The 33-year-old Ukrainian, whose first world title in 1983 announced his arrival as the dominant force in his event, showed all his class and nerve to hold off the challenge of his younger opponents.
The moment of victory arrived as Maksim Karasov, the Russian who succeeded Bubka as Olympic champion in 1992, failed to clear 6.06m on his final attempt. Bubka took it calmly, allowing himself a grin as he paced towards the pit.
He prepared himself for an attempt to raise his outdoor world record to 6.15, but then decided against it. Six world titles. It was enough.
Bubka's gamble of passing at 5.96, the best height Karasov clear-ed, paid off. The Russian's celebrations at his success proved premature. Bubka prepared for his first attempt at 6.01. His eyes, piercingly blue in his tanned face stared down the runway. It mattered. He cleared.
Six years earlier in Tokyo, Bubka - who now lives in Monte Carlo - had secured his third world title with a similar display of nerve. Competing with a leg injury which required painkilling injections, he had failed once at 5.90 and then elected to make two attempts at 5.95.
After another failure, he was left with one attempt at the height - if he failed he would finish seventh.
After waiting for the women's 400m hurdles ceremony, he cleared; and when his only challenger, Istvan Bagyula of Hungary failed to match him, the gold was his again.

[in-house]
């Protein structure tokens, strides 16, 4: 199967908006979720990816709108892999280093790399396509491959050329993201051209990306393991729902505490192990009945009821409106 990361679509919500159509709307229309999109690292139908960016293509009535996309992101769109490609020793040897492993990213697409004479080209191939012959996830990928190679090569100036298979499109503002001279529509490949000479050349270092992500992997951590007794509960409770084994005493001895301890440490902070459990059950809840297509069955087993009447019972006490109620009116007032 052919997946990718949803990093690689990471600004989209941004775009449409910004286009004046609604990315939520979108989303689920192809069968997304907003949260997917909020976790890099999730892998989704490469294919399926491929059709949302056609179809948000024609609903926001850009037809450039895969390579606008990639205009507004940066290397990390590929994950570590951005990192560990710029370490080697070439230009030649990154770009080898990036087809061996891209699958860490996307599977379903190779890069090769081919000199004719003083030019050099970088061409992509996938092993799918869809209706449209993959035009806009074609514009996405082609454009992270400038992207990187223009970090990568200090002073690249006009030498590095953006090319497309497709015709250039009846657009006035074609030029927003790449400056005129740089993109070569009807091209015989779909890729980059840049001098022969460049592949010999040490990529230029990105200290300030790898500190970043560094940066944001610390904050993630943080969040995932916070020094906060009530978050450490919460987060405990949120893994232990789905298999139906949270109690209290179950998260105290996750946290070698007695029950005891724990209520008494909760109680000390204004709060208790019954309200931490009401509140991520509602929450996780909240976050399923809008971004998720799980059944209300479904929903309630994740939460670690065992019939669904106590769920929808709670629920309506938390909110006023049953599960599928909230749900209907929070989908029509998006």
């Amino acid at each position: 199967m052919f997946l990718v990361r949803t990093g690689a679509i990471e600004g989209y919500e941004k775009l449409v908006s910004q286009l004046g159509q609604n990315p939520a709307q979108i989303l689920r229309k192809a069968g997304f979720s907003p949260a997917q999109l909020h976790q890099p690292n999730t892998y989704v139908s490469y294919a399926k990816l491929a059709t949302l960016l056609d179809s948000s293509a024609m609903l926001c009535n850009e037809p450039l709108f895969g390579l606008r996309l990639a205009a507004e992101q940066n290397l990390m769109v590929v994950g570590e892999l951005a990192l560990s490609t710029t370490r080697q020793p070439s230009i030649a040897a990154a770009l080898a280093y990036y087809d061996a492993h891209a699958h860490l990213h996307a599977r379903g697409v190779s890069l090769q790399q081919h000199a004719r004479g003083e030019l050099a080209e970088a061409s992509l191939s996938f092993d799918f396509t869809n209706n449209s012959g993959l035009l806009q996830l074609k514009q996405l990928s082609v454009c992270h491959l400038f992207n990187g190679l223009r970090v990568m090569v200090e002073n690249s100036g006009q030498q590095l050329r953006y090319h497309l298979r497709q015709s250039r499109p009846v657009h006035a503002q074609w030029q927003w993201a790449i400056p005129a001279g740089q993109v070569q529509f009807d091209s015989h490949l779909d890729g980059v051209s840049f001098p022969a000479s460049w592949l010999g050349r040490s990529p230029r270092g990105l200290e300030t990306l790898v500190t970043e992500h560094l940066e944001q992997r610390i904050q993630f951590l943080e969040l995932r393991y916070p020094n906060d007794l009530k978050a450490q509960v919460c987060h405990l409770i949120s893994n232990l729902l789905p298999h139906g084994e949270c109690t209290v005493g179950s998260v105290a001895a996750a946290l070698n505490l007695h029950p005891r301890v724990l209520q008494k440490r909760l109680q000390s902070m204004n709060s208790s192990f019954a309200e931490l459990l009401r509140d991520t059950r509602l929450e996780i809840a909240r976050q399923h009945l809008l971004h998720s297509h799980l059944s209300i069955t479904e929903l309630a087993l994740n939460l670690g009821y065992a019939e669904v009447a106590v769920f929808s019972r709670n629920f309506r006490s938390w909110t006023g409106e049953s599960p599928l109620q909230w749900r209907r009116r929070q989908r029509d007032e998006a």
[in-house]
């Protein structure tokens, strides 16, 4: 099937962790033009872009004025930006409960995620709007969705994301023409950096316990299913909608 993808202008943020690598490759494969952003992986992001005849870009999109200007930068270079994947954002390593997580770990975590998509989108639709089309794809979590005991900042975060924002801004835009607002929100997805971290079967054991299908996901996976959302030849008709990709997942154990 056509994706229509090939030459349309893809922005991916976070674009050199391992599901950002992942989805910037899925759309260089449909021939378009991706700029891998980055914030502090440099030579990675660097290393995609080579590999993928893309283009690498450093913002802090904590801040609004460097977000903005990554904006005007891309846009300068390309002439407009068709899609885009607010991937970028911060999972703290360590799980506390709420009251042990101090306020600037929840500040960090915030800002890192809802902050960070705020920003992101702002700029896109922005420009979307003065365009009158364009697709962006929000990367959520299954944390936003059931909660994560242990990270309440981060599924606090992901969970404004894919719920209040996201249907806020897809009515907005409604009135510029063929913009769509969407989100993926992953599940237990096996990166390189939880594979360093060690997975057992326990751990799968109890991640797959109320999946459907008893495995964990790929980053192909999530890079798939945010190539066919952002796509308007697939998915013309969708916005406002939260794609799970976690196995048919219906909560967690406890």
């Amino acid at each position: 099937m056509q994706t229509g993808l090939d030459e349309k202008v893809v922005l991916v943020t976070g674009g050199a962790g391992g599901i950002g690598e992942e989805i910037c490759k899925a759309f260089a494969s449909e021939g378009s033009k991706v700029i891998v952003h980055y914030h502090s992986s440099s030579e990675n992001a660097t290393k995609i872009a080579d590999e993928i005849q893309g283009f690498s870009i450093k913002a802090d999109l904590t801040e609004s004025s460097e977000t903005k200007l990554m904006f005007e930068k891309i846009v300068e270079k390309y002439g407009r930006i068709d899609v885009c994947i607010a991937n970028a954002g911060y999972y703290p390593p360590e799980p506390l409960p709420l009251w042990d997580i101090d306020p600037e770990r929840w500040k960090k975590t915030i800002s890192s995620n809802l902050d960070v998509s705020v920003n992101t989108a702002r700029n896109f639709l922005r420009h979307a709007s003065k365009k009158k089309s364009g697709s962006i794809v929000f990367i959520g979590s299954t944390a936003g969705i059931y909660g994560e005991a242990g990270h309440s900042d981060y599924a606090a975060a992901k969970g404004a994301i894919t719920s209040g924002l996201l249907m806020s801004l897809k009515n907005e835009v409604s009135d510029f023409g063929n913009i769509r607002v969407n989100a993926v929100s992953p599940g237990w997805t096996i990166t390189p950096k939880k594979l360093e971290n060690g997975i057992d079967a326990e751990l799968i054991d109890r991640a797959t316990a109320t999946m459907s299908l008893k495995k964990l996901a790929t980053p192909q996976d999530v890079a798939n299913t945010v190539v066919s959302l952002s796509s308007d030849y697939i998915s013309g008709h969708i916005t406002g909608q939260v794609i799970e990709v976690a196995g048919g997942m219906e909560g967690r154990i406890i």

"It's not possible to beat Sergi at the moment," said Bagyula, words which have been echoed by more than one vaulter in the last 14 years.
Yesterday's title was a consolation to Bubka after his Olympic experience last summer - he had to walk away after warming up for the final because of the pain of an Achilles tendon injury. Despite that, he finished the season as the leading ranked pole vaulter in the world.
Yesterday he was competing without injury, but he failed to clear with his first attempt at 5.70 - the height which had won him his first world title in 1983.
Second time around he made it - by a huge amount - and as he began on his downward journey his fists were already clenched in relief.
Jean Galfione, the Frenchman who had won in Bubka's absence in Atlanta, was unable to find any form on this occasion. Having passed at 5.50, he failed three times at 5.70, his final attempt sending the bar writhing into space like an eel.
Britain's Nick Buckfield, by contrast, cleared 5.70 at his first attempt - the same height he had achieved in qualifying and one centimetre below his British record.
The 24-year-old from Crawley, who bears an Olympic tatoo on his shoulder, made three reasonable attempts at the next height, 5.80, but brushed off the bar each time. It was, nevertheless, the finest performance by a British vaulter in these championships.
Bubka, meanwhile, was playing a waiting game, passing at the next two heights of 5.80 and 5.86.
By the time he came to the runway again, attempting 5.91, only two men remained in competition with him - Tarasov and Dean Starkey of the United States, whose only previous experience of these championships had come in 1993, when he failed to reach the final.
Bubka cleared, again at the second attempt; his rivals took three attempts to do the same. They all moved on to 5.96. Starkey could go no further; Tarasov cleared, but failed at 6.01 and 6.06. Then there was one.Reuse content